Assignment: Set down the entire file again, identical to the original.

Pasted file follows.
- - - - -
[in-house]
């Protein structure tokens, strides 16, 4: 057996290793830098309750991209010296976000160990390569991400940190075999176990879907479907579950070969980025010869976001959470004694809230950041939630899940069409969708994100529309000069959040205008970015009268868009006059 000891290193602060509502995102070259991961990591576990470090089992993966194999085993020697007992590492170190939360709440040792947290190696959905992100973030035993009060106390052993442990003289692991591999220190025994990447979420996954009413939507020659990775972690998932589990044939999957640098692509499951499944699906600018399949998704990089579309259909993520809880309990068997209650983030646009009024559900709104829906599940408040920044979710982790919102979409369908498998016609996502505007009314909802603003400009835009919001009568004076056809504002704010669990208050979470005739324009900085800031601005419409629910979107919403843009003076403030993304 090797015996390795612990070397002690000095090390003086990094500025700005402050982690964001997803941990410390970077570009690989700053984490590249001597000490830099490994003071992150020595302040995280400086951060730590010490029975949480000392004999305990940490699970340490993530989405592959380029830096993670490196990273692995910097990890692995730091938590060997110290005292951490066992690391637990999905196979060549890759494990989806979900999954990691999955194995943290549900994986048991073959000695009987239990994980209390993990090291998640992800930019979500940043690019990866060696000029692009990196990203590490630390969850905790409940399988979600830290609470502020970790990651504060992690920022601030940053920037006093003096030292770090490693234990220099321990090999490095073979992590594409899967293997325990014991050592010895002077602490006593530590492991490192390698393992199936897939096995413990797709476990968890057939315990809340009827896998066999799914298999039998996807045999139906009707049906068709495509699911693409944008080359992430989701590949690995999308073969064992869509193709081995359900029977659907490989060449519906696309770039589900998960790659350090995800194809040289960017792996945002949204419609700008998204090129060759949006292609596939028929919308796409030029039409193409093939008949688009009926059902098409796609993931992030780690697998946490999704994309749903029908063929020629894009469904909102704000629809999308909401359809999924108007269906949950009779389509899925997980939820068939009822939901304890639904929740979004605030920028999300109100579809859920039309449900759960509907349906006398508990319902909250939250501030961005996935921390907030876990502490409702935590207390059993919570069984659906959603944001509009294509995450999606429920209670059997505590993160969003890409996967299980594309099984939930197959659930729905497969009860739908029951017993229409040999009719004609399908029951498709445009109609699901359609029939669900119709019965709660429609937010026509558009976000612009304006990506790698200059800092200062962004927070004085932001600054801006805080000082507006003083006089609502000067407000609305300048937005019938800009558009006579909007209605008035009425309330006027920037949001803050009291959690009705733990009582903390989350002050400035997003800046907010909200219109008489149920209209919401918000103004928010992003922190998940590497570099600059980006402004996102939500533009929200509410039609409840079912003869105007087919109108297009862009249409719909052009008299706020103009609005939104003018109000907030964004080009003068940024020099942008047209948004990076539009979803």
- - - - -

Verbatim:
[in-house]
């Protein structure tokens, strides 16, 4: 057996290793830098309750991209010296976000160990390569991400940190075999176990879907479907579950070969980025010869976001959470004694809230950041939630899940069409969708994100529309000069959040205008970015009268868009006059 000891290193602060509502995102070259991961990591576990470090089992993966194999085993020697007992590492170190939360709440040792947290190696959905992100973030035993009060106390052993442990003289692991591999220190025994990447979420996954009413939507020659990775972690998932589990044939999957640098692509499951499944699906600018399949998704990089579309259909993520809880309990068997209650983030646009009024559900709104829906599940408040920044979710982790919102979409369908498998016609996502505007009314909802603003400009835009919001009568004076056809504002704010669990208050979470005739324009900085800031601005419409629910979107919403843009003076403030993304 090797015996390795612990070397002690000095090390003086990094500025700005402050982690964001997803941990410390970077570009690989700053984490590249001597000490830099490994003071992150020595302040995280400086951060730590010490029975949480000392004999305990940490699970340490993530989405592959380029830096993670490196990273692995910097990890692995730091938590060997110290005292951490066992690391637990999905196979060549890759494990989806979900999954990691999955194995943290549900994986048991073959000695009987239990994980209390993990090291998640992800930019979500940043690019990866060696000029692009990196990203590490630390969850905790409940399988979600830290609470502020970790990651504060992690920022601030940053920037006093003096030292770090490693234990220099321990090999490095073979992590594409899967293997325990014991050592010895002077602490006593530590492991490192390698393992199936897939096995413990797709476990968890057939315990809340009827896998066999799914298999039998996807045999139906009707049906068709495509699911693409944008080359992430989701590949690995999308073969064992869509193709081995359900029977659907490989060449519906696309770039589900998960790659350090995800194809040289960017792996945002949204419609700008998204090129060759949006292609596939028929919308796409030029039409193409093939008949688009009926059902098409796609993931992030780690697998946490999704994309749903029908063929020629894009469904909102704000629809999308909401359809999924108007269906949950009779389509899925997980939820068939009822939901304890639904929740979004605030920028999300109100579809859920039309449900759960509907349906006398508990319902909250939250501030961005996935921390907030876990502490409702935590207390059993919570069984659906959603944001509009294509995450999606429920209670059997505590993160969003890409996967299980594309099984939930197959659930729905497969009860739908029951017993229409040999009719004609399908029951498709445009109609699901359609029939669900119709019965709660429609937010026509558009976000612009304006990506790698200059800092200062962004927070004085932001600054801006805080000082507006003083006089609502000067407000609305300048937005019938800009558009006579909007209605008035009425309330006027920037949001803050009291959690009705733990009582903390989350002050400035997003800046907010909200219109008489149920209209919401918000103004928010992003922190998940590497570099600059980006402004996102939500533009929200509410039609409840079912003869105007087919109108297009862009249409719909052009008299706020103009609005939104003018109000907030964004080009003068940024020099942008047209948004990076539009979803």